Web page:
Images are first obtained by microscopy of India Ink slides using a bright field microscope coupled with a camera (Figure 1A). It is important to have cells separated and in sufficiently low density not to overwhelm the field of view, as well as to use enough stain to create contrast between cells and background. As stated in the protocol, the exact number of cells for an optimal image will vary depending on the sample, microscope, and objective being used. The important aspects are to ensure cells are not clustered or overlapping, that the cell focal planes do not vary significantly, and that there is significant India Ink stain clearly visible in the background (at least 25% of the field). These directions allow the algorithm to determine a threshold unique to each image by taking the average pixel intensity value and adding the standard deviation. Any pixel with an intensity value higher than said threshold is considered white and any with an intensity value lower is considered black. The resulting image allows a clear and crisp distinction of where the capsule ends (Figure 1B). The algorithm then has a robust white-on-black contrast based circle to detect for the capsule and the original image provides a robust black-on-white circle for cell bodies. A representative visualization of the detected circles is generated as part of the program (Figure 1C). This allows the user to quickly parse through processed images and ensure the results appear accurate.

It is essential to follow the exact protocol to acquire optimal images. Sub-optimal images usually result from a lack of contrast between capsule and Ink (Figure 2A). Optimal contrast and acquisition parameters will vary based on sample, experiment, camera and microscope models, etc. An optimal image is one where yeast cells are separated if possible, where the outer edge of the capsule has clear contrast to the India Ink stain, and where the cell body is focused to appear as a dark band which contrasts sharply with its background. If too many cells are in the field of view or if the stain is too light, the pixel intensity values will cluster and the program will not be able to establish a threshold capable of elucidating capsule size (Figure 2B). When sub-optimal images are used the program can detect circles of incorrect sizes, not be able to detect any circles, or detect multiple pseudo-circles based on artifacts in the threshold image (Figure 2C).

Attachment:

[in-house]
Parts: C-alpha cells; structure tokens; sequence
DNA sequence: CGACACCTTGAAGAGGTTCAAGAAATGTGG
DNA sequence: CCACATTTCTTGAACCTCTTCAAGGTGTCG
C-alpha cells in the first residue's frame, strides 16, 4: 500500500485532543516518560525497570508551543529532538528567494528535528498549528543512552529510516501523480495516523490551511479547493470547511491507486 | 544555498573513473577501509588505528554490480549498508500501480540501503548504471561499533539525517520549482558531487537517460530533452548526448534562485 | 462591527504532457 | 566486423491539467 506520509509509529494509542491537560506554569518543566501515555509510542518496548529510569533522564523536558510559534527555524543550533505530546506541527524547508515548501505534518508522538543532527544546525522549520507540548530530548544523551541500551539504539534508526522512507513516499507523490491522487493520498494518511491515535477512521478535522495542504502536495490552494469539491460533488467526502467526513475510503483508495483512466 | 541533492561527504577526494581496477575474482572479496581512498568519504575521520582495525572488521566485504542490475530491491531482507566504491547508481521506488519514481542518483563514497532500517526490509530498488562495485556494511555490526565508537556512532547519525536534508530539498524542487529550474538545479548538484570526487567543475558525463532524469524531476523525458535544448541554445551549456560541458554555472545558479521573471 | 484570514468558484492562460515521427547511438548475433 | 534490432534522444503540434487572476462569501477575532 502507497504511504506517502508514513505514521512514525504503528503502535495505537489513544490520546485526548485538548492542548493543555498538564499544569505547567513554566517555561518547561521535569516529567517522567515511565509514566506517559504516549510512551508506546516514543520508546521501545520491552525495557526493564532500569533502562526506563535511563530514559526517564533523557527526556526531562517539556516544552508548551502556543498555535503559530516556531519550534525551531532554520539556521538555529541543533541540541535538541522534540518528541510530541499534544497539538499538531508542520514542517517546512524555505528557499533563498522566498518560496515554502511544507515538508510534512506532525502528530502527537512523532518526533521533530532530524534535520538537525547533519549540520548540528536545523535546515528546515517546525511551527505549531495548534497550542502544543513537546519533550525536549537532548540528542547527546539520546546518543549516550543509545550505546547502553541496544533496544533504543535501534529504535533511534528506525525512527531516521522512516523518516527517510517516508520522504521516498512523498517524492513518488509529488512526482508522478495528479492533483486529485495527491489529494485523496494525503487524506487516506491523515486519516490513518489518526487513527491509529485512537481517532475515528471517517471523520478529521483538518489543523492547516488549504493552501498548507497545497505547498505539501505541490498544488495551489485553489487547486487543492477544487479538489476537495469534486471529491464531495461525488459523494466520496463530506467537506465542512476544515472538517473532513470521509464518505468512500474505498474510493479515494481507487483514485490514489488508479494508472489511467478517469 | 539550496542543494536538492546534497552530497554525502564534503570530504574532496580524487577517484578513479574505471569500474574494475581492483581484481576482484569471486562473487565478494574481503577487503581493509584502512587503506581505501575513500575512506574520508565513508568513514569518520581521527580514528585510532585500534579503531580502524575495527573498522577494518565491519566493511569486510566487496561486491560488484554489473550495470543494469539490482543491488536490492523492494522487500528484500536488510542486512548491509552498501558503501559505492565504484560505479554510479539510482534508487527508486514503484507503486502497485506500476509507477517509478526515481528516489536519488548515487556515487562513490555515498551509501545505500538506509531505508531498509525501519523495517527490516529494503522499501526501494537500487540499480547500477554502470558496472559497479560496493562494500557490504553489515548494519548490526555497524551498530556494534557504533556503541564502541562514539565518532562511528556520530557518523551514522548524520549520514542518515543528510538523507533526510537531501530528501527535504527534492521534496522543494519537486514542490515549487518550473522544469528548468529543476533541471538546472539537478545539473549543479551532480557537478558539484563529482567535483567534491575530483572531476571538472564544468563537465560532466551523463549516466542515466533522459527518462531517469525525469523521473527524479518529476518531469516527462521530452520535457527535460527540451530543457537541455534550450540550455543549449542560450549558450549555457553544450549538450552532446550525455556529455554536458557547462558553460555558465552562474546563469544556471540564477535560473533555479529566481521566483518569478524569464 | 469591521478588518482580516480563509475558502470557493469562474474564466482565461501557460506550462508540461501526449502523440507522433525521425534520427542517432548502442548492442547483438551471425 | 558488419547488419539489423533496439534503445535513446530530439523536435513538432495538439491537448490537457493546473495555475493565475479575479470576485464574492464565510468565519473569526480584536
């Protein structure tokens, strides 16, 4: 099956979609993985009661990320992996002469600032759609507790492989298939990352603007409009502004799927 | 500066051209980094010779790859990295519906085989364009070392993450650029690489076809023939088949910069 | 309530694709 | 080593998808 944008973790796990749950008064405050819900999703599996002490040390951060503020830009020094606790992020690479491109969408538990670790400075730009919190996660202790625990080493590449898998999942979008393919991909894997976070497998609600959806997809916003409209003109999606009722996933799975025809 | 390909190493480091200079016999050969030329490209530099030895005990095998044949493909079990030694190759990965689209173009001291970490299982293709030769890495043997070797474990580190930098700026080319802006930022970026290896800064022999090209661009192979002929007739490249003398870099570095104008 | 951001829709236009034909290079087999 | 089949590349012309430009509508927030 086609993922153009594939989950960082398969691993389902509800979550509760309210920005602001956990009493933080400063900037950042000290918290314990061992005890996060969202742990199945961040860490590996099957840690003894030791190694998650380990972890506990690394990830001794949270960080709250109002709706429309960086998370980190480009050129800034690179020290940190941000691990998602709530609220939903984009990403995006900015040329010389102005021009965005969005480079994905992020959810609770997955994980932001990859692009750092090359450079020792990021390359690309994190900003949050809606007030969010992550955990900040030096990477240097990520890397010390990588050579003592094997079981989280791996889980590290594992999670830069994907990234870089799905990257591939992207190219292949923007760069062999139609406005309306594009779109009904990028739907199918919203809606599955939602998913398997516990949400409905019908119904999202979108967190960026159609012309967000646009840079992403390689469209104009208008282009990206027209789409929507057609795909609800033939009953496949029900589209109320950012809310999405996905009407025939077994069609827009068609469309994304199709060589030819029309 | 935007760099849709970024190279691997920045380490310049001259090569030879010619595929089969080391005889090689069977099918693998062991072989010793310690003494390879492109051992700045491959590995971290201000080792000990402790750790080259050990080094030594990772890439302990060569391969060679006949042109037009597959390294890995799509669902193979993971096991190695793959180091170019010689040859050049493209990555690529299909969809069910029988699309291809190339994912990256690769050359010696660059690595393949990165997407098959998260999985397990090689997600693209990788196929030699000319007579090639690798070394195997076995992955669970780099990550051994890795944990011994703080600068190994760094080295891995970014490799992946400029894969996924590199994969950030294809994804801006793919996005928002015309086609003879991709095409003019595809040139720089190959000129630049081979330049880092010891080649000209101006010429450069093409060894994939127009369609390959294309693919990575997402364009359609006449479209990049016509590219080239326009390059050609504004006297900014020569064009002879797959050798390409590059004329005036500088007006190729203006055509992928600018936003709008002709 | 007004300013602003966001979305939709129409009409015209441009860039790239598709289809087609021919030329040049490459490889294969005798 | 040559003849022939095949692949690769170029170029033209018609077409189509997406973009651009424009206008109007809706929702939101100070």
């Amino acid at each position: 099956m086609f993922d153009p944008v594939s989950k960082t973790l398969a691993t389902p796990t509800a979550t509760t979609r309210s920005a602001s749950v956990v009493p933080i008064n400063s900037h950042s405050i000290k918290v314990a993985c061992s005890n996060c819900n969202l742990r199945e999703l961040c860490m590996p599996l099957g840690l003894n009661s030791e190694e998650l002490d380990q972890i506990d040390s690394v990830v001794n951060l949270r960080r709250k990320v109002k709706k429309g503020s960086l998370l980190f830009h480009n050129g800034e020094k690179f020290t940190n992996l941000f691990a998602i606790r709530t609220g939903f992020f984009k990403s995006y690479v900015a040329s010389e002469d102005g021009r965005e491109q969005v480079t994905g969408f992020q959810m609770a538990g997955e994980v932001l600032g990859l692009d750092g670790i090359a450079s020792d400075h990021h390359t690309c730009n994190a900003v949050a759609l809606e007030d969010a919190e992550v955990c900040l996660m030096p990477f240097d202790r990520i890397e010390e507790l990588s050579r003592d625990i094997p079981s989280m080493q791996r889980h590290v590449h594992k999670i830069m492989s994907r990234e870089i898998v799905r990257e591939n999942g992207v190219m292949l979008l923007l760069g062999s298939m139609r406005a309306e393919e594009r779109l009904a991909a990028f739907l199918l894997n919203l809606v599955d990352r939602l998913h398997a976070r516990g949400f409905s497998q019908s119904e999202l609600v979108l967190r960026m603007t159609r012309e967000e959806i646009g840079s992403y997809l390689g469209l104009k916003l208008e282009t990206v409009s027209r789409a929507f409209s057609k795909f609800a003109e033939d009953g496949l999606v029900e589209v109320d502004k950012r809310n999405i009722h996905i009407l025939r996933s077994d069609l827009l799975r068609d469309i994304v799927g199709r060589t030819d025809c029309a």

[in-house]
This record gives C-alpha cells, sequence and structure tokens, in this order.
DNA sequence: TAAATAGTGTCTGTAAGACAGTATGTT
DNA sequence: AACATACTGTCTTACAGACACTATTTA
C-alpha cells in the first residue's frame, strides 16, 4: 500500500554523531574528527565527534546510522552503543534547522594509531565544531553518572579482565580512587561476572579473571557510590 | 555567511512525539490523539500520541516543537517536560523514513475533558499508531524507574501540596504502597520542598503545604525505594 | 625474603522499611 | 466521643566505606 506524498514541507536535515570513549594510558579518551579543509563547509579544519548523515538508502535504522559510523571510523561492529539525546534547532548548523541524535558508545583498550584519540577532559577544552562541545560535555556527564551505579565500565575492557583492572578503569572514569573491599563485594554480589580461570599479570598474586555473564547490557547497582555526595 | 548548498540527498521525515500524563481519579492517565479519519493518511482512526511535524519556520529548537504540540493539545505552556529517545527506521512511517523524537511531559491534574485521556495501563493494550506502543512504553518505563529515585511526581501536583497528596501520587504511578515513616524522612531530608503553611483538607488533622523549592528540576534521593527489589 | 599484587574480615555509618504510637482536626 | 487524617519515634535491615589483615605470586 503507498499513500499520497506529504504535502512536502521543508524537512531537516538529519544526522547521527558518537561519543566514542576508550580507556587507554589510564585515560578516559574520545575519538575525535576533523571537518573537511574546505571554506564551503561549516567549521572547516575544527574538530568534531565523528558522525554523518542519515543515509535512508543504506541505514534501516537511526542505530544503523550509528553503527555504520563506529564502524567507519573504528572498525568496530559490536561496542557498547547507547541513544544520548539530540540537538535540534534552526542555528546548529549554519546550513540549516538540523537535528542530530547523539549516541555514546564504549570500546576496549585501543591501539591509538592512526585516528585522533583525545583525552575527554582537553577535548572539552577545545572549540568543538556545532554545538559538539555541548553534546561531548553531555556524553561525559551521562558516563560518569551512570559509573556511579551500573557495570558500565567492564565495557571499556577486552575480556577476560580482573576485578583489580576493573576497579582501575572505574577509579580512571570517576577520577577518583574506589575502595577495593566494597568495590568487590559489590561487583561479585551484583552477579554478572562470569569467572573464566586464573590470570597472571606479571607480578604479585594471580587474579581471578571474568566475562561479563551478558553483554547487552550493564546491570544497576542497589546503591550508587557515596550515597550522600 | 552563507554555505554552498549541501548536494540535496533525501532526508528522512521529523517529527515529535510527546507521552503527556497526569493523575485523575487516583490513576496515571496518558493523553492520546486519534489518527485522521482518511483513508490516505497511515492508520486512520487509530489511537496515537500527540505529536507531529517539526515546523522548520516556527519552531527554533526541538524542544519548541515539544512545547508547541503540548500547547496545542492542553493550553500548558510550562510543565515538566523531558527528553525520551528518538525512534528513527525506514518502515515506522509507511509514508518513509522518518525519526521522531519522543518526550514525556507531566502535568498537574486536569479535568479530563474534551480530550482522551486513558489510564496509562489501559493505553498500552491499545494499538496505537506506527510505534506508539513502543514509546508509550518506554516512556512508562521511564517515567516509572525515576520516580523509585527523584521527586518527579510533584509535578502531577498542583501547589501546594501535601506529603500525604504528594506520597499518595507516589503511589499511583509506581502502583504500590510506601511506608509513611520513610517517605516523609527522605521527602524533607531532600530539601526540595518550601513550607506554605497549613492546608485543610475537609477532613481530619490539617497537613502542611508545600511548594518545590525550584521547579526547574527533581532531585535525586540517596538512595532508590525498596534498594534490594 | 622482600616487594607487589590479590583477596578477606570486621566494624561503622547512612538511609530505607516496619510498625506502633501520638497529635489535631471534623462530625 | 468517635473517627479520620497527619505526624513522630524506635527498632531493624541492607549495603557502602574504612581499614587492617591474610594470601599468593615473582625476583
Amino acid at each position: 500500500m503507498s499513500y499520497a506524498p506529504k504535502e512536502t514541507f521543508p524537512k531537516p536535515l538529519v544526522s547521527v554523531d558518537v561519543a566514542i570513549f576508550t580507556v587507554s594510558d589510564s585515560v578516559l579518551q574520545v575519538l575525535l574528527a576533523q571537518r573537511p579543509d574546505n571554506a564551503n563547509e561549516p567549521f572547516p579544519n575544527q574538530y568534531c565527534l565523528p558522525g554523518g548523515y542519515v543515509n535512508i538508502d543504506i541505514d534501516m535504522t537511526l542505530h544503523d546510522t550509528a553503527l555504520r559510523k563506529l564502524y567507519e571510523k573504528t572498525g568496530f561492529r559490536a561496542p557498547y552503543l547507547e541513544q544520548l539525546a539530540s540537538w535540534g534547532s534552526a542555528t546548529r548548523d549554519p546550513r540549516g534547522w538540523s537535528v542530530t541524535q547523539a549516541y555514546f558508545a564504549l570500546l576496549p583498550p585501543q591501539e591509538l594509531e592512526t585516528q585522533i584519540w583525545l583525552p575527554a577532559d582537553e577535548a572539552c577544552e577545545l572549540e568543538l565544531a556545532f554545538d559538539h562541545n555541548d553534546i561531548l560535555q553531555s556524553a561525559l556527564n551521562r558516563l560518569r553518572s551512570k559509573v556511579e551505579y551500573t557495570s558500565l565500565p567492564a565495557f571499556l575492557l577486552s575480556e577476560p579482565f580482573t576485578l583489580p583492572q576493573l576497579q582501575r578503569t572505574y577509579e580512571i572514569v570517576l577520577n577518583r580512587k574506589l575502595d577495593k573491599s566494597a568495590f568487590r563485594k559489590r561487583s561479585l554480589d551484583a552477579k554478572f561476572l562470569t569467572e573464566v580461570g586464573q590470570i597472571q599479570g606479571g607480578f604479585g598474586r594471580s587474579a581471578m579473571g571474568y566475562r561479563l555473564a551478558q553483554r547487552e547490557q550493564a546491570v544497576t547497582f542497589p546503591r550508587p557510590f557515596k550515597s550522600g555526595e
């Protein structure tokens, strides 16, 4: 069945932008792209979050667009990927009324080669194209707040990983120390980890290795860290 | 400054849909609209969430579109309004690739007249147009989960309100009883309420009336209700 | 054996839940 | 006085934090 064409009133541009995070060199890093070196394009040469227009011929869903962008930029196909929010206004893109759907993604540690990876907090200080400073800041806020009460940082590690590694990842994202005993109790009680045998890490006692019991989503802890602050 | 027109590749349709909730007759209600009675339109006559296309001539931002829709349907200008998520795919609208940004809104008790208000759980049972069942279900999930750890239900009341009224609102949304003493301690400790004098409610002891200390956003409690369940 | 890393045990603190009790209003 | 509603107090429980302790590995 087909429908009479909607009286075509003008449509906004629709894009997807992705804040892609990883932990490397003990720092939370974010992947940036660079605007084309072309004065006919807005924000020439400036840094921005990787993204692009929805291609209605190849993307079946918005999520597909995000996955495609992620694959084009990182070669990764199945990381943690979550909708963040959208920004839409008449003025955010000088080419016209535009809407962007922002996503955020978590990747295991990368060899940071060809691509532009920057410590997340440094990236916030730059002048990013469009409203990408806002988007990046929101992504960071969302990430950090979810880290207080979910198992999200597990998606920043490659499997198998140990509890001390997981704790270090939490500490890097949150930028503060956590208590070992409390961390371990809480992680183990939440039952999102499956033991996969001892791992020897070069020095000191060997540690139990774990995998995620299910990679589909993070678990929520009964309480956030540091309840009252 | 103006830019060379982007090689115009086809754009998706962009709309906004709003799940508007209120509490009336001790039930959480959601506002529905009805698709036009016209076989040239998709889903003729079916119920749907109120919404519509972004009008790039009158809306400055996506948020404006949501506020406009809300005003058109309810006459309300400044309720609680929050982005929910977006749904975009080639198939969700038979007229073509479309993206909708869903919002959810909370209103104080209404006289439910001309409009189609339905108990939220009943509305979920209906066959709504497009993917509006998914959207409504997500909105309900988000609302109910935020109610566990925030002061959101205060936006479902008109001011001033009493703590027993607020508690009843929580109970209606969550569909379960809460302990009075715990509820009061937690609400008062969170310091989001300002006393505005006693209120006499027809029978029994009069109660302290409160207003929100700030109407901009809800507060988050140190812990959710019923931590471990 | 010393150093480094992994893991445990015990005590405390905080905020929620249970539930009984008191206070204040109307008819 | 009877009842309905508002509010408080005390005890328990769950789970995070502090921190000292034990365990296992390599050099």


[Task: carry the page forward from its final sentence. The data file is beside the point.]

Detecting cell bodies poses a similar problem in that the cell body must be visualized as a robust black circle on the white background of the capsule. This problem is addressed in the protocol when describing the desired focal plane for image acquisition. The best focal plane to use is one in which the cell body appears as a dark, concentrated band (Figure 3A). This focal plane is acceptable as a standard because it properly focuses the cell. This was confirmed by visualizing the cell wall with Uvitex, a chitin stain (Figure 3B). The Uvitex stain clearly shows a crisp, focused cell wall with weak signal in the center (where the top and bottom of the cell body would be stained, out of focus).